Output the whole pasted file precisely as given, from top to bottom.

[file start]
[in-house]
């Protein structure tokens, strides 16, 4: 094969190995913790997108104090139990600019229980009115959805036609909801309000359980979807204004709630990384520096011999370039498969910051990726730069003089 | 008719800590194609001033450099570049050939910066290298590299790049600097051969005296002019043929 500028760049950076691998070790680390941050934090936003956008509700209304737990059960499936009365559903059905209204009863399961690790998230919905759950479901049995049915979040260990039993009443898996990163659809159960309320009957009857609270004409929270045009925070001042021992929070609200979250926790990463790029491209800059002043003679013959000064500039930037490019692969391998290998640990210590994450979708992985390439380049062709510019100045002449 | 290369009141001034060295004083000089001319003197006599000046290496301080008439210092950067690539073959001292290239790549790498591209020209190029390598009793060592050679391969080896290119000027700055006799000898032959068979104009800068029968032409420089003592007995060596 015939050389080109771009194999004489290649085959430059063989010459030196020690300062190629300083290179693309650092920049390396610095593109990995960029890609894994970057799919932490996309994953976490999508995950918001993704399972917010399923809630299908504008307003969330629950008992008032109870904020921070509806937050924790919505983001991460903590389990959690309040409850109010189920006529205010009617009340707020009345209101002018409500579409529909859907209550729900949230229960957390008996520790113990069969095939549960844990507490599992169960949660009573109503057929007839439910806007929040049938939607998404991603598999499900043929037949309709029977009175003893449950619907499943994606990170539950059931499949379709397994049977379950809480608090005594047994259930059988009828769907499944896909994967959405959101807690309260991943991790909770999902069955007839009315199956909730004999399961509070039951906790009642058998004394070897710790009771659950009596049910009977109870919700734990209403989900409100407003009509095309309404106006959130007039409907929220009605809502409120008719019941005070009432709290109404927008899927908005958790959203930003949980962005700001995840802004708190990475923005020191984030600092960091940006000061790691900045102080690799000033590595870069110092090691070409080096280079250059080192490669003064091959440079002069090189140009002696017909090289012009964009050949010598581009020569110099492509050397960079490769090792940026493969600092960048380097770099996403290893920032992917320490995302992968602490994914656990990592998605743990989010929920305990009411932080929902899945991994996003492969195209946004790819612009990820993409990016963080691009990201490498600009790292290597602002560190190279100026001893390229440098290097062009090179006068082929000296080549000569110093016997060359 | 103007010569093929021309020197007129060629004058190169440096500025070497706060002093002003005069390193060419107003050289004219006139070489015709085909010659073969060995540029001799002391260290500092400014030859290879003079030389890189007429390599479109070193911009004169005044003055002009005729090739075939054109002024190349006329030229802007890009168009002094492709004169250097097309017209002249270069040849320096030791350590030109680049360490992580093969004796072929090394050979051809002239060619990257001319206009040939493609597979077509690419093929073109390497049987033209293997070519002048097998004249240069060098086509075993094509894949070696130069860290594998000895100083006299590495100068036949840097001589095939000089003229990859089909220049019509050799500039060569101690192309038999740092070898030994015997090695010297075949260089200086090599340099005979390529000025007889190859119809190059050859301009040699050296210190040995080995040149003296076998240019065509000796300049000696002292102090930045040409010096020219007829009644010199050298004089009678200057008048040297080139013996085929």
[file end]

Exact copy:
[in-house]
């Protein structure tokens, strides 16, 4: 094969190995913790997108104090139990600019229980009115959805036609909801309000359980979807204004709630990384520096011999370039498969910051990726730069003089 | 008719800590194609001033450099570049050939910066290298590299790049600097051969005296002019043929 500028760049950076691998070790680390941050934090936003956008509700209304737990059960499936009365559903059905209204009863399961690790998230919905759950479901049995049915979040260990039993009443898996990163659809159960309320009957009857609270004409929270045009925070001042021992929070609200979250926790990463790029491209800059002043003679013959000064500039930037490019692969391998290998640990210590994450979708992985390439380049062709510019100045002449 | 290369009141001034060295004083000089001319003197006599000046290496301080008439210092950067690539073959001292290239790549790498591209020209190029390598009793060592050679391969080896290119000027700055006799000898032959068979104009800068029968032409420089003592007995060596 015939050389080109771009194999004489290649085959430059063989010459030196020690300062190629300083290179693309650092920049390396610095593109990995960029890609894994970057799919932490996309994953976490999508995950918001993704399972917010399923809630299908504008307003969330629950008992008032109870904020921070509806937050924790919505983001991460903590389990959690309040409850109010189920006529205010009617009340707020009345209101002018409500579409529909859907209550729900949230229960957390008996520790113990069969095939549960844990507490599992169960949660009573109503057929007839439910806007929040049938939607998404991603598999499900043929037949309709029977009175003893449950619907499943994606990170539950059931499949379709397994049977379950809480608090005594047994259930059988009828769907499944896909994967959405959101807690309260991943991790909770999902069955007839009315199956909730004999399961509070039951906790009642058998004394070897710790009771659950009596049910009977109870919700734990209403989900409100407003009509095309309404106006959130007039409907929220009605809502409120008719019941005070009432709290109404927008899927908005958790959203930003949980962005700001995840802004708190990475923005020191984030600092960091940006000061790691900045102080690799000033590595870069110092090691070409080096280079250059080192490669003064091959440079002069090189140009002696017909090289012009964009050949010598581009020569110099492509050397960079490769090792940026493969600092960048380097770099996403290893920032992917320490995302992968602490994914656990990592998605743990989010929920305990009411932080929902899945991994996003492969195209946004790819612009990820993409990016963080691009990201490498600009790292290597602002560190190279100026001893390229440098290097062009090179006068082929000296080549000569110093016997060359 | 103007010569093929021309020197007129060629004058190169440096500025070497706060002093002003005069390193060419107003050289004219006139070489015709085909010659073969060995540029001799002391260290500092400014030859290879003079030389890189007429390599479109070193911009004169005044003055002009005729090739075939054109002024190349006329030229802007890009168009002094492709004169250097097309017209002249270069040849320096030791350590030109680049360490992580093969004796072929090394050979051809002239060619990257001319206009040939493609597979077509690419093929073109390497049987033209293997070519002048097998004249240069060098086509075993094509894949070696130069860290594998000895100083006299590495100068036949840097001589095939000089003229990859089909220049019509050799500039060569101690192309038999740092070898030994015997090695010297075949260089200086090599340099005979390529000025007889190859119809190059050859301009040699050296210190040995080995040149003296076998240019065509000796300049000696002292102090930045040409010096020219007829009644010199050298004089009678200057008048040297080139013996085929």